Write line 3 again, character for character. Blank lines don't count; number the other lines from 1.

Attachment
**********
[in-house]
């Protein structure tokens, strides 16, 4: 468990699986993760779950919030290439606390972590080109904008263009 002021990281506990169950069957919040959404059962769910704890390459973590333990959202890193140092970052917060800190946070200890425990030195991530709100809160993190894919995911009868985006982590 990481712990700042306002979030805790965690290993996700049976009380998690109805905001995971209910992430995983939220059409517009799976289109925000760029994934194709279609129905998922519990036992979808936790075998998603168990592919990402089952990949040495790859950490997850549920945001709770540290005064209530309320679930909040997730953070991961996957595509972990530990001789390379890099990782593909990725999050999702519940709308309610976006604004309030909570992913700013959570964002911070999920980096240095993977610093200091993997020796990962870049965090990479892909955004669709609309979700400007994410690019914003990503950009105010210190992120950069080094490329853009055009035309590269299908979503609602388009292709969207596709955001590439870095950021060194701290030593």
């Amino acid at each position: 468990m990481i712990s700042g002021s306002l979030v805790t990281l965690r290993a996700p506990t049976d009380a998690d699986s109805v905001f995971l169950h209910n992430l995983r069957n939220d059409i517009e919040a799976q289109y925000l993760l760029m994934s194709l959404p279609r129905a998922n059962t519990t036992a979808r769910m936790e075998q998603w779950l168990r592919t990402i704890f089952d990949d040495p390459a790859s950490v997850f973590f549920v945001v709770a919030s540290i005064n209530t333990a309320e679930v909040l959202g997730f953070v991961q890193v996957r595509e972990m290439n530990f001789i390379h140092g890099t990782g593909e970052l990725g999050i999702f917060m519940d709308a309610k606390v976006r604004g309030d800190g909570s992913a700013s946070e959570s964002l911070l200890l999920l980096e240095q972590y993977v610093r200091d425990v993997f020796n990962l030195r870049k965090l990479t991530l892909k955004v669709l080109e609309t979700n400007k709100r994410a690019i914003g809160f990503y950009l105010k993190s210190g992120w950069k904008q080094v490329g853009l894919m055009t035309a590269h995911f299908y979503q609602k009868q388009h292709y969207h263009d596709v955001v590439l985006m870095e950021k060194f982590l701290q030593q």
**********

């Amino acid at each position: 468990m990481i712990s700042g002021s306002l979030v805790t990281l965690r290993a996700p506990t049976d009380a998690d699986s109805v905001f995971l169950h209910n992430l995983r069957n939220d059409i517009e919040a799976q289109y925000l993760l760029m994934s194709l959404p279609r129905a998922n059962t519990t036992a979808r769910m936790e075998q998603w779950l168990r592919t990402i704890f089952d990949d040495p390459a790859s950490v997850f973590f549920v945001v709770a919030s540290i005064n209530t333990a309320e679930v909040l959202g997730f953070v991961q890193v996957r595509e972990m290439n530990f001789i390379h140092g890099t990782g593909e970052l990725g999050i999702f917060m519940d709308a309610k606390v976006r604004g309030d800190g909570s992913a700013s946070e959570s964002l911070l200890l999920l980096e240095q972590y993977v610093r200091d425990v993997f020796n990962l030195r870049k965090l990479t991530l892909k955004v669709l080109e609309t979700n400007k709100r994410a690019i914003g809160f990503y950009l105010k993190s210190g992120w950069k904008q080094v490329g853009l894919m055009t035309a590269h995911f299908y979503q609602k009868q388009h292709y969207h263009d596709v955001v590439l985006m870095e950021k060194f982590l701290q030593q």